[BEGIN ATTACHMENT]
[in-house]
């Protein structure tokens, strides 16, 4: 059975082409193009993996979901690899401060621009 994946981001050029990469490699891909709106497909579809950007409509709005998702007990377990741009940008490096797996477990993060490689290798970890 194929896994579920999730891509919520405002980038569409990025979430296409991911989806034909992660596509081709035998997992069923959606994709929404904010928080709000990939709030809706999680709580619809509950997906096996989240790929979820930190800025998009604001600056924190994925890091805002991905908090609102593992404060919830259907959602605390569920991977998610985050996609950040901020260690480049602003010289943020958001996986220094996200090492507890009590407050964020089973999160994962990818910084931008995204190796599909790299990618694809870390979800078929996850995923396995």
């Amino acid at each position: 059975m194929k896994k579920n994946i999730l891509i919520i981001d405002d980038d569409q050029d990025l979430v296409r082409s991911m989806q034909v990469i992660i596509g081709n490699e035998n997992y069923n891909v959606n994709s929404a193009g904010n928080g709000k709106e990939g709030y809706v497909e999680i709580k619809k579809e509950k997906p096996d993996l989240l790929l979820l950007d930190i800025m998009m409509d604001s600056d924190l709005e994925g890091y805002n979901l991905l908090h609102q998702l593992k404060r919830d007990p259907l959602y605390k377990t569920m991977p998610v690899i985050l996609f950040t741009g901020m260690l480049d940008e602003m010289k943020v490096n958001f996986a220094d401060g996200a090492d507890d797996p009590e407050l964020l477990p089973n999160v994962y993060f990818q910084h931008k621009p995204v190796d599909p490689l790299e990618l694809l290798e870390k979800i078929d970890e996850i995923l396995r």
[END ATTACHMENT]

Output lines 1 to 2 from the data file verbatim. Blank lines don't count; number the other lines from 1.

[in-house]
């Protein structure tokens, strides 16, 4: 059975082409193009993996979901690899401060621009 994946981001050029990469490699891909709106497909579809950007409509709005998702007990377990741009940008490096797996477990993060490689290798970890 194929896994579920999730891509919520405002980038569409990025979430296409991911989806034909992660596509081709035998997992069923959606994709929404904010928080709000990939709030809706999680709580619809509950997906096996989240790929979820930190800025998009604001600056924190994925890091805002991905908090609102593992404060919830259907959602605390569920991977998610985050996609950040901020260690480049602003010289943020958001996986220094996200090492507890009590407050964020089973999160994962990818910084931008995204190796599909790299990618694809870390979800078929996850995923396995």